Green Women and Green Beasts - research
Due to political and religious upheaval in England during the 16th and 17th centuries, festivities often became a focal point for dispute. As the most prominent symbol of May Day, the Maypole itself was often targeted. Maypoles were loathed by the Puritans. Philip Stubbes (1583) was representative of Puritan reformers who regarded the maypole as a sort of pagan idol:
“The chiefest jewel they bring from thence is their Maypole, which they bring home with great veneration... Then fall they to dance about it, like as the heathen people did at the dedication of the Idols, whereof this is a perfect pattern, or rather the thing itself”.
In records they described in detail what they were demolishing, though the dances have not survived. We know that by the 16th and 17th centuries they were often very tall as we have paintings showing people dancing around them.
Under King Edward's Protestant regime of the 1540’s many seasonal festivities faded in the face of official antipathy: in 1549 the Corporation of London even told property owners to forbid their servants from attending May games (Hutton 1994). It was in this atmosphere that the local Maypole in Wandsworth was removed in 1547-8 but it must have been reinstated, because a century later it was destroyed. This was shortly after the Long Parliament had dispensed with the King's 'Book of Sports', which up until then had afforded some protection for popular celebrations against the Puritan suppression. However, in 1644, Parliament passed a law banning Maypoles, describing them as “a Heathenish vanity, generally abused to superstition and wickedness”.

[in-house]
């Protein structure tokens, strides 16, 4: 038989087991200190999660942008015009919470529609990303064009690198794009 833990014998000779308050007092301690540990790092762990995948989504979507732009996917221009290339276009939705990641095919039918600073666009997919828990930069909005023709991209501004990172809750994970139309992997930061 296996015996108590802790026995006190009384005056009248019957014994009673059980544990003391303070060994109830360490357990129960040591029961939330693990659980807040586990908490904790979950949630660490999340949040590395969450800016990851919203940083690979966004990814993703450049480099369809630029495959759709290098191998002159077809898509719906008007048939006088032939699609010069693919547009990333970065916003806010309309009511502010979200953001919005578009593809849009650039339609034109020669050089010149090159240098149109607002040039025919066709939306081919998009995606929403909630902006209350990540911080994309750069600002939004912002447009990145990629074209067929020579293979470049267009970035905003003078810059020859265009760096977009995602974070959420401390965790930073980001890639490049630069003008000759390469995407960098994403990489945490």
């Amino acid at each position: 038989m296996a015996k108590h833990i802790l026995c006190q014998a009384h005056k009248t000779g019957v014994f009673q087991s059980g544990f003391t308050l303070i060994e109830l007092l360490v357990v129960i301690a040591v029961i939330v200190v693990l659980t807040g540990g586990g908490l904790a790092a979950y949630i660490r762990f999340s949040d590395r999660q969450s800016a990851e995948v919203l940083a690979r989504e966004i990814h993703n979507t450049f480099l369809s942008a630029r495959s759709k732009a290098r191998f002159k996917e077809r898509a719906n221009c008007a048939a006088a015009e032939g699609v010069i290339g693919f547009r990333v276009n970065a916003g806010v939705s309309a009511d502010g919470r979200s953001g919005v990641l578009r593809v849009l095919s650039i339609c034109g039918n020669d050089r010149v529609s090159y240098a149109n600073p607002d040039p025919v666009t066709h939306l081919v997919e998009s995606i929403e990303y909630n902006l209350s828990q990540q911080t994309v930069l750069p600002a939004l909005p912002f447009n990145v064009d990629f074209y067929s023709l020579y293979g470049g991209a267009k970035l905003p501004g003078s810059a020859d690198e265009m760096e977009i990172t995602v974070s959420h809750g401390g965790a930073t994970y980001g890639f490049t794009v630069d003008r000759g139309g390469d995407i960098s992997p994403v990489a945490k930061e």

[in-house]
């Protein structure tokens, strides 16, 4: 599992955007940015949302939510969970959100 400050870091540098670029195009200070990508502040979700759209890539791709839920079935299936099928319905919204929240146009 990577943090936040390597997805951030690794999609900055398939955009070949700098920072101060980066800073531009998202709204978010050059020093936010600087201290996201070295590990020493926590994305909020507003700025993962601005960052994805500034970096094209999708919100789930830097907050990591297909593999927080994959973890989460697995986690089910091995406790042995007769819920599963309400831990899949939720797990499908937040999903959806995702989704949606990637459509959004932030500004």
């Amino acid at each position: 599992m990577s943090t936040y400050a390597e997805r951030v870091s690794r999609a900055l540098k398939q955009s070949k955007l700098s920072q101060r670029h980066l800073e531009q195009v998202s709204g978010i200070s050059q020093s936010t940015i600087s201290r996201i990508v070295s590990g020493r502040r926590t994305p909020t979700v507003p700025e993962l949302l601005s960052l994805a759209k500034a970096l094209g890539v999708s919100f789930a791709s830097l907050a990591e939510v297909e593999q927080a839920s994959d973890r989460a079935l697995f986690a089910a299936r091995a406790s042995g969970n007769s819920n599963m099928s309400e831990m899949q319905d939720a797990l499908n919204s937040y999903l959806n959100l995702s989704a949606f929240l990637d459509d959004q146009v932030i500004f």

None of these Maypoles had ribbons so the dances were probably circular dances that were well known at the time. Inspired by earlier maypole performances there is a circular dance element incorporated into Green Women and Green Beasts.
Maypoles with ribbons were however known in France and seem to have been introduced into England in the 18th century. Horace Walpole wrote of a 1749 visit to France that “in one quarter was a maypole dressed with garlands, and people dancing round it to a tabor and pipe and rustic music, all masked' (Walpole, 1840).
After the Restoration many Maypoles were re-instated and the Strand in the City of London boasted one over 130 foot tall. It remained there until Sir Isaac Newton used parts of it as a base for his telescope.
John Ruskin is mainly responsible for the Maypole dancing we're familiar with today. Introduced at Whitelands College in the late 1880s, he created a series of may dances and a pageant as part of teacher training, which generations of teachers took wherever they went on to teach. This strange mix of Christian ceremonies with features of paganism (or Edwardian/Victorian versions) was adopted by staff and students, becoming central to the institution’s identity.
Ruskin made a deliberate attempt to re-create an image of “Merrie England” but as this was mostly a myth to begin with, costumes were been created to echo that. With the rise of industry and urbanisation there ran a cherished a dream of a return to a rural idyll. It's height came in the first decade of the 20th century but the second decade, ceremonies became less embellished, perhaps a result of the outbreak of war.